$ node -v

You should get the version number in reply.

Once you’ve got that working, you’ll undoubtedly want to communicate with the Yún’s Arduino processor from node. You can do this using the Bridge library. On a microSD drive, make a directory for your node scripts. I called mine /arduino/node. Then insert it into your Yún. For reference, its path from the command line is /mnt/sda1/arduino/node.

Note: The Yún automatically treats the microSD card’s /arduino/www/ directory as a public web directory. Anything you put in there will be served out as static HTML. So you may not want to put your node scripts in this directory, so they’re not visible via the browser. That’s why I created a node directory at the same level as the www directory, but outside it.

Read the complete post at this link>>

Giu
03

Controlling lights and sensors with Arduino Yún, Node js server and firmata

arduino, Arduino Yún, Firmata, node.js, Yun Commenti disabilitati su Controlling lights and sensors with Arduino Yún, Node js server and firmata 

Arduino-nodejs

Arduino user DavidMJBos sent us a project using Node js server on the Arduino Yún to control the lights, heating and some other sensors in the office of Appsaloon, the company where he’s doing an internship.

They already use Node.js for a lot of things and some of them are pretty cool with it.
That’s how they did it:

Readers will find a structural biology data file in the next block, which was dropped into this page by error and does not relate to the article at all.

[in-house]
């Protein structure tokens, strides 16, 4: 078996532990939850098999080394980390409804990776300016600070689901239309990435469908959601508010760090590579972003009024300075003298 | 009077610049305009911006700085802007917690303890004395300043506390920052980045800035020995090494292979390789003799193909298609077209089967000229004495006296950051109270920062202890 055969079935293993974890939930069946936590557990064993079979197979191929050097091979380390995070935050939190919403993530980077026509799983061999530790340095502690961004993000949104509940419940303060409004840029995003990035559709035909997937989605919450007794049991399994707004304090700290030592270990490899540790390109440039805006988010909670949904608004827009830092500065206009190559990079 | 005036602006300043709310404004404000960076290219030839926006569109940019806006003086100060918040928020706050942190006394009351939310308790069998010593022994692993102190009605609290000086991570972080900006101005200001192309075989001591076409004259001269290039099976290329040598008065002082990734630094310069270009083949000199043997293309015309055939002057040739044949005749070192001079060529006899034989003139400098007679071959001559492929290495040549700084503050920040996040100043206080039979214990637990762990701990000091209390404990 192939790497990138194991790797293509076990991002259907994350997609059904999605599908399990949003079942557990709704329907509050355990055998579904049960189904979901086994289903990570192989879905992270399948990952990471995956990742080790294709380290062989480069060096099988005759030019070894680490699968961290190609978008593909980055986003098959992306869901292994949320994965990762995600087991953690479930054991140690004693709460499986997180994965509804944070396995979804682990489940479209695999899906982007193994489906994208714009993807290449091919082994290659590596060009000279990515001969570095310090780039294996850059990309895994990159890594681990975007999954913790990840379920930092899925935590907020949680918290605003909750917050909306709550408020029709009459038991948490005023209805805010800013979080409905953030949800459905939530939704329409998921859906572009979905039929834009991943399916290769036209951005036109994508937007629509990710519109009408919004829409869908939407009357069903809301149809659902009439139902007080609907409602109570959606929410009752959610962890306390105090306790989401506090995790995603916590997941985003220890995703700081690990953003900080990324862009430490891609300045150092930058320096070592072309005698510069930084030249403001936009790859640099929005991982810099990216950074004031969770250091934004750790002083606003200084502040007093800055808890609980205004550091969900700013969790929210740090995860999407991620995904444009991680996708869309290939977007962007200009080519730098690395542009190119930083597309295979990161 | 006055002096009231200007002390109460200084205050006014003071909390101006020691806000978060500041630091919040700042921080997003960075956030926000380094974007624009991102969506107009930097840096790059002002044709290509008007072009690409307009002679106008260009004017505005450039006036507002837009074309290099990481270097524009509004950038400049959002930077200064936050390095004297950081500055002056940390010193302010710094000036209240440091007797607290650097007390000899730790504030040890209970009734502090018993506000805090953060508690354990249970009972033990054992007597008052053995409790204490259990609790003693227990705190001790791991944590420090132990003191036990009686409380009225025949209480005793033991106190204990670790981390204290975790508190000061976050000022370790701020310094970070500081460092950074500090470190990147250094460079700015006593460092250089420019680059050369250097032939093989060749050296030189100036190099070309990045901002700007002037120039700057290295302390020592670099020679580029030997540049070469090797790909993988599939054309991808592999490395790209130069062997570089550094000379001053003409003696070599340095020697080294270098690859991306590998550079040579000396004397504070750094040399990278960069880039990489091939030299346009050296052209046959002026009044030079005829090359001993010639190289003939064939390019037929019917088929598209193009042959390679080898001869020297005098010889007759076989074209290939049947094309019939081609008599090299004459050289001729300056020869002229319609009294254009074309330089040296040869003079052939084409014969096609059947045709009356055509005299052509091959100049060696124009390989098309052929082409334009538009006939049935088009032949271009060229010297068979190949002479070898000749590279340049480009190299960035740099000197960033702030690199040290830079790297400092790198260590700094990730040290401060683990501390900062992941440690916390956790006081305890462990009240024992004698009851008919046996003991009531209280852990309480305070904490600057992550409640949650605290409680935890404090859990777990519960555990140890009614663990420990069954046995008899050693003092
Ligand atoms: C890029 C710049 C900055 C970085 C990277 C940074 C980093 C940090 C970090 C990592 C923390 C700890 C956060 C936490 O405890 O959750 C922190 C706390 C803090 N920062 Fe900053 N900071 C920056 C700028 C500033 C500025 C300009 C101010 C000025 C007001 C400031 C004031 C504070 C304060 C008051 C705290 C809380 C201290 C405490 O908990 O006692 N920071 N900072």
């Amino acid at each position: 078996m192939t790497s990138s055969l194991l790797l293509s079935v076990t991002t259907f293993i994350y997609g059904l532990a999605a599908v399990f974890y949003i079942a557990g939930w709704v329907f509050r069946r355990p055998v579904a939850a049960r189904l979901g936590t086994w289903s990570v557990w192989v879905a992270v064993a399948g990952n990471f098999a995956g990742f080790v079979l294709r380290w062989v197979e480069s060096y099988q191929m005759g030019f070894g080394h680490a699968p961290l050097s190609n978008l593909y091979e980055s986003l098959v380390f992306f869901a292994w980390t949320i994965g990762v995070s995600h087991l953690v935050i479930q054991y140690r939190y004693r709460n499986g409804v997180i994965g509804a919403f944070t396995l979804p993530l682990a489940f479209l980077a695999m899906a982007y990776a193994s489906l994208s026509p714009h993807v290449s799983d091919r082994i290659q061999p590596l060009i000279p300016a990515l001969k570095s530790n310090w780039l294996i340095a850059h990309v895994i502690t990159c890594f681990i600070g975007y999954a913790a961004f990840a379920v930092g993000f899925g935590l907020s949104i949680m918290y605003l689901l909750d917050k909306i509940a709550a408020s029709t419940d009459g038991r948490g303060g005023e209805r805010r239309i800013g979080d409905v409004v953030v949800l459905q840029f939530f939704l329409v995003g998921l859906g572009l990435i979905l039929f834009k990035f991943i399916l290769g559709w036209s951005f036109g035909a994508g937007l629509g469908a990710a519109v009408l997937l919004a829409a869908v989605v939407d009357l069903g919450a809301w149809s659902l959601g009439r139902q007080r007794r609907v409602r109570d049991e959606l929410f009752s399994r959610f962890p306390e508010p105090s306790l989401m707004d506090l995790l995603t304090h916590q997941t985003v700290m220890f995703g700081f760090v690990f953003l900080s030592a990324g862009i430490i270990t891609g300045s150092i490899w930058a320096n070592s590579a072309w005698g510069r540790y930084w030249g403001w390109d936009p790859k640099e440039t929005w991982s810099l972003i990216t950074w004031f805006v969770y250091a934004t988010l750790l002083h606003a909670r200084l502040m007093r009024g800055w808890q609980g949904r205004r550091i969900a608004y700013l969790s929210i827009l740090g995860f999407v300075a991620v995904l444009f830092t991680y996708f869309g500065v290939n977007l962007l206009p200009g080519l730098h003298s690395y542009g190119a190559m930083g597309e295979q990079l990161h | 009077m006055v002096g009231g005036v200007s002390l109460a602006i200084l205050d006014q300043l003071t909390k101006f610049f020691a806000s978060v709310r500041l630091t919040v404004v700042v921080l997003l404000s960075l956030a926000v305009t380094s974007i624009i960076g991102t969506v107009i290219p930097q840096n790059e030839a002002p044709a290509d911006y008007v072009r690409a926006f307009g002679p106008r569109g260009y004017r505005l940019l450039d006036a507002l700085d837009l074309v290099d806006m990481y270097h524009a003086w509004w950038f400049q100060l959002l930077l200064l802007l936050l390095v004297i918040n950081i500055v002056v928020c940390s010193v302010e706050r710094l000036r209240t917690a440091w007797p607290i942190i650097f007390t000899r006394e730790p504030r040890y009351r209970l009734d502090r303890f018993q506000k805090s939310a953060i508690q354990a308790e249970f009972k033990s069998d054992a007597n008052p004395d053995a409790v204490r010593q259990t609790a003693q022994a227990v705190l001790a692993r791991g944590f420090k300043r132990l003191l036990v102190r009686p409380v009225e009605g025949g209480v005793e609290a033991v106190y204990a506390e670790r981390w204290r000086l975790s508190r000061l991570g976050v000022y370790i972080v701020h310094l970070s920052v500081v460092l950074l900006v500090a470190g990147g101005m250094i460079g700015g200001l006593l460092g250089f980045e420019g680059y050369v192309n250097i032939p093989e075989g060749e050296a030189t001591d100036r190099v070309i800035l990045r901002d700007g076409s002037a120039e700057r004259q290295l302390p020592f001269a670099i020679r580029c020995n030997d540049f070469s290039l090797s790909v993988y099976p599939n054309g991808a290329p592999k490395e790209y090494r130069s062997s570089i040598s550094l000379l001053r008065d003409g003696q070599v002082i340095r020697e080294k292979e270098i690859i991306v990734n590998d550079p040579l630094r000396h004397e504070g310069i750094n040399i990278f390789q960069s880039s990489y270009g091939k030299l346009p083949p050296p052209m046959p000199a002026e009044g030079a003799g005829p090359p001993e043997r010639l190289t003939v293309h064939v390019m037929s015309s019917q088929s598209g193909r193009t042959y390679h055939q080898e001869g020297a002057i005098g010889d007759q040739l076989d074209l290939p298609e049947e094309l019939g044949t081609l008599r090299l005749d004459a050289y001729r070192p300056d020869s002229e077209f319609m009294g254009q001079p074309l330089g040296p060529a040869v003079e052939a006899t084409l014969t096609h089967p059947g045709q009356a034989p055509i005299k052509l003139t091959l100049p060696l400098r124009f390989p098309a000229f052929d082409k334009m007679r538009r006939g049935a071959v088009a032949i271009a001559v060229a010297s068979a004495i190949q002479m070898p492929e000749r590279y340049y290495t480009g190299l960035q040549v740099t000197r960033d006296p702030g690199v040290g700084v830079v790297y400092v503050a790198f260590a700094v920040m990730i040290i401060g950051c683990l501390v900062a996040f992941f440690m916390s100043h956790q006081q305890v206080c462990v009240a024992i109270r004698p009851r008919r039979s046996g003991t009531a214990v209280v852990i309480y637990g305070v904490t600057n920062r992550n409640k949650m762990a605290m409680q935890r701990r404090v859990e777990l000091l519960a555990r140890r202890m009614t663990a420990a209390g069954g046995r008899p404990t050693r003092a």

First of all you need to expand your flash, because there is not enough flash (16 MB) on the Arduino Yún. Sounds reasonable right? Not when you got the Yún for the first time in your hands. Luckily someone wrote this tutorial.

To start with you need to be on the same network to reach the Arduino :-) .
Open your terminal

ssh root@arduino.local

It will ask for a password, which will by default be: ‘arduino’:

Now you can install Node.js on the Yún type :

opkg update
opkg install node

When the install is finished verify it by :

 node -v

It should give you something like this v0.10.28 (it may vary in the future)

Next you have to install the node-serialport package. This is necessary because the Atheros AR9331 needs to communicate with the ATmega32u4.

opkg update
opkg install node-serialport

After this you will need firmata for Node.js. This will control the inputs and outputs of the ATmega32u4.

Normally you would install firmata like this:

npm install firmata

But because the Arduino Yún does not have enough RAM this is ‘not possible’.